BRENT STOLLER

Writer. Advice giver. Peanut butter and chocolate enthusiast.

How to Do What You Need to Get Done

Man raising his arms in triumph on a boulder at sunset

What prevents you from doing what you need to get done?

I’m not talking about the big stuff, like achieving your lifelong dream; I’m talking about the everyday stuff, like returning that phone call at work or remembering to pick up a Mother’s Day card.

My guess is it’s not a lack of smarts or skill.

It’s a lack of fundamentals.

You hear sports coaches talk about this all the time. In the aftermath of a loss, they’ll explain their team’s poor performance wasn’t due to a talent deficiency, or even their opponent’s acumen, but a failure to stick to the basics, look after the details and do the little things right.

The same is true in real life.

You’re more than capable of doing everything on your to-do list.

Yet too often these tasks get set aside, put off or lost amid the chaos of your day-to-day. And before you know it, an innocent oversight has mushroomed into a complicated problem.

The good news, though, is you can avoid such stumbling blocks by following a maxim that’s as simple as the mistakes that spawn them:

Do it now, or write it down.

That’s what I’ve begun imploring myself to do whenever I’m charged with a new responsibility.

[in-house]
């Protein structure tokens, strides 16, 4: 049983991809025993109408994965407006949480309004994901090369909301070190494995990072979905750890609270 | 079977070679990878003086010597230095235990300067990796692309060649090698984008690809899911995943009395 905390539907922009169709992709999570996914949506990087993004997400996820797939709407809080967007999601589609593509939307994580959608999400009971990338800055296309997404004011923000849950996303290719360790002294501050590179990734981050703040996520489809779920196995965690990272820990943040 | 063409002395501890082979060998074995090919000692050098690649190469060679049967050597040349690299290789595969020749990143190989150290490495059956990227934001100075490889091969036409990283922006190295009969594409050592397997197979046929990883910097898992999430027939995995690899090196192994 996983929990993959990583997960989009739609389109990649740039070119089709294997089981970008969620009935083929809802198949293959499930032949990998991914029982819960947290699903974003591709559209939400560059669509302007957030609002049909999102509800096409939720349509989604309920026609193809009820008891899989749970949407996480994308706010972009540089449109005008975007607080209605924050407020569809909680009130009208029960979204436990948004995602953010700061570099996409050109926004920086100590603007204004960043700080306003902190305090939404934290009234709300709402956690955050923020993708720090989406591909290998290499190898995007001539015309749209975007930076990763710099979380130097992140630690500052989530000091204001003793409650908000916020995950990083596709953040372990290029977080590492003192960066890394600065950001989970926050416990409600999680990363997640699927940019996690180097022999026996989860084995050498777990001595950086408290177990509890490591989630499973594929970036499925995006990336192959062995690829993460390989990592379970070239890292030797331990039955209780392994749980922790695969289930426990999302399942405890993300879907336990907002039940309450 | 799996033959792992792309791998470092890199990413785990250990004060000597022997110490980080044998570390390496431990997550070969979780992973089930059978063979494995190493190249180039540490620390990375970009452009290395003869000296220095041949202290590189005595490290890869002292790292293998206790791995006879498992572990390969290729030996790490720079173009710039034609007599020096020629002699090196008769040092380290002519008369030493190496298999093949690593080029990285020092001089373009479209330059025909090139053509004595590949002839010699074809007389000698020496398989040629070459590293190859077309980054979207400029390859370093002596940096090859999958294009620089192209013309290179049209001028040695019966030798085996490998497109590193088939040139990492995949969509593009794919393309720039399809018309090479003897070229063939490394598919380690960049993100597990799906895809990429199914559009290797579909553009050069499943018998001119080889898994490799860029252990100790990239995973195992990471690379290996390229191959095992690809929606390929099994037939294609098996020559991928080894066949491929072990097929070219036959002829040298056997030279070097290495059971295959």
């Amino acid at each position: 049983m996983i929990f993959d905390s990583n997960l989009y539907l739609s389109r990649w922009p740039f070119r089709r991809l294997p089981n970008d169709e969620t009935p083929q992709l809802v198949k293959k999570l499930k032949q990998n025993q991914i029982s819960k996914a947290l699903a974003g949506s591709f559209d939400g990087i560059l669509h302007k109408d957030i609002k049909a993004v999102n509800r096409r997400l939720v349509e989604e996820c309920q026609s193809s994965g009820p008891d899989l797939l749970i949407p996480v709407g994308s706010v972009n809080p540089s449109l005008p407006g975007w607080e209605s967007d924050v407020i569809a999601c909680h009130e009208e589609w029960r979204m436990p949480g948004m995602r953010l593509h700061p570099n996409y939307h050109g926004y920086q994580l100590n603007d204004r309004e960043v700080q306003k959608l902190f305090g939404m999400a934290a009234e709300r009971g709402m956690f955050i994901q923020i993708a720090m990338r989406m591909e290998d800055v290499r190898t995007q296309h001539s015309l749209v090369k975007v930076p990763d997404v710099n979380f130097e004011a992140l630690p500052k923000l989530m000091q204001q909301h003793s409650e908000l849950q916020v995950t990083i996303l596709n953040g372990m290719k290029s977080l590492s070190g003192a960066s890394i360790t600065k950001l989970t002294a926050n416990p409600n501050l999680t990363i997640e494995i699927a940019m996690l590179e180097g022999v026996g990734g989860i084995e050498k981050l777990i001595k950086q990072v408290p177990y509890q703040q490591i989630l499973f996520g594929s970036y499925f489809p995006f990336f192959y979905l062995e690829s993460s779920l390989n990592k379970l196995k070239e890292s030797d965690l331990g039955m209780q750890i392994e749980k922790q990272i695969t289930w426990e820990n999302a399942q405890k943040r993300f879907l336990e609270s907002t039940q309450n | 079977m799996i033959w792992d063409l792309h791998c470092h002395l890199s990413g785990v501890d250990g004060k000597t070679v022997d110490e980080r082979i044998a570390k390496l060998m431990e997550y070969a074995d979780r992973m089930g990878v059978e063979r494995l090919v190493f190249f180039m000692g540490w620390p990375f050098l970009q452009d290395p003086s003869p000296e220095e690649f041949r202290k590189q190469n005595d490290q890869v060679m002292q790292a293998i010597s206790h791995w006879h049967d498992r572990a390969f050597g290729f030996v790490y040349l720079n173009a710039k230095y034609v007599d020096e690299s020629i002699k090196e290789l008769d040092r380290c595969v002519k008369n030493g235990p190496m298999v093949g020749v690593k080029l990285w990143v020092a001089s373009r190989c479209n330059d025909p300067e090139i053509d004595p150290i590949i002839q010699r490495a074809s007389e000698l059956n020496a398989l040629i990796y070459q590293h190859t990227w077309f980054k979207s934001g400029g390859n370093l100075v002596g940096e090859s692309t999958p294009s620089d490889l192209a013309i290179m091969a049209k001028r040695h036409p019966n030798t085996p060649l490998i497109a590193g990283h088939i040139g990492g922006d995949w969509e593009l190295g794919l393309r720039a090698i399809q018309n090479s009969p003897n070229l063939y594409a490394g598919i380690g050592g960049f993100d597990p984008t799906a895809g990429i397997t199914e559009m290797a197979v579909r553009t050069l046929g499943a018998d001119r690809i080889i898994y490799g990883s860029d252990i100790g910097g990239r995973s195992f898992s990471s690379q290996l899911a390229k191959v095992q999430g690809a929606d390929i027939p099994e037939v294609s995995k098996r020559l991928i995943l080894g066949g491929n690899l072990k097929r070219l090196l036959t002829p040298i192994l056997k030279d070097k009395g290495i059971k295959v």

I either want to take care of it immediately, or make a note of it so I don’t forget to take care of it later.

For instance, just over three minutes into my meditation this morning, my phone rang. It was my wife. There were two avocados on our kitchen counter, and she didn’t want them to go bad. Could I put them in the refrigerator?

My first instinct was outdated, if not outright idiotic:

“No problem. I’ll do it in a bit, before I leave for work.”

I’d already disrupted my practice by answering the phone. And I didn’t want to disrupt it any further. The fulfillment of this request could wait.

This is a thought process that, if you’re not careful, can turn molehills into mountains.

For starters, at 39, my memory isn’t what it used to be.

I sometimes struggle to remember if I’ve turned on my car alarm in the four seconds it takes me to walk from the curb to our front door.

What chance would I have of remembering the avocados after meditating — which is designed to clear your mind — for an additional 17 minutes?

As comedian Adam Carolla would say, I’m not that good.

More importantly, why should I try to be?

Why should I unnecessarily assume that stress? Aren’t there better allocations of my brainpower? Why would I put more pressure on myself in what’s already a pressure-filled world?

Not that the apocalypse would’ve come had I failed to follow through. It wouldn’t have. My wife loves avocados — LOVES them — but had this pair turned rotten, she would’ve gotten over it. Quickly. Like any rational person would.

But in the larger context, this had nothing to do with a fruit’s life expectancy and everything to do with my dependability, if not my overall capabilities.

My wife had asked me to do something, and I needed to do it — not just for her, but for myself.

The way you handle the everyday stuff is the preparation that enables you to or hinders you from accomplishing the big stuff.

In sports coach’s parlance, you play how you practice.

So once I realized there was no pen and paper within reach, I got off the couch, walked to the kitchen and put the avocados in the refrigerator.

Then I finished my meditation in peace, with no burden to bear.

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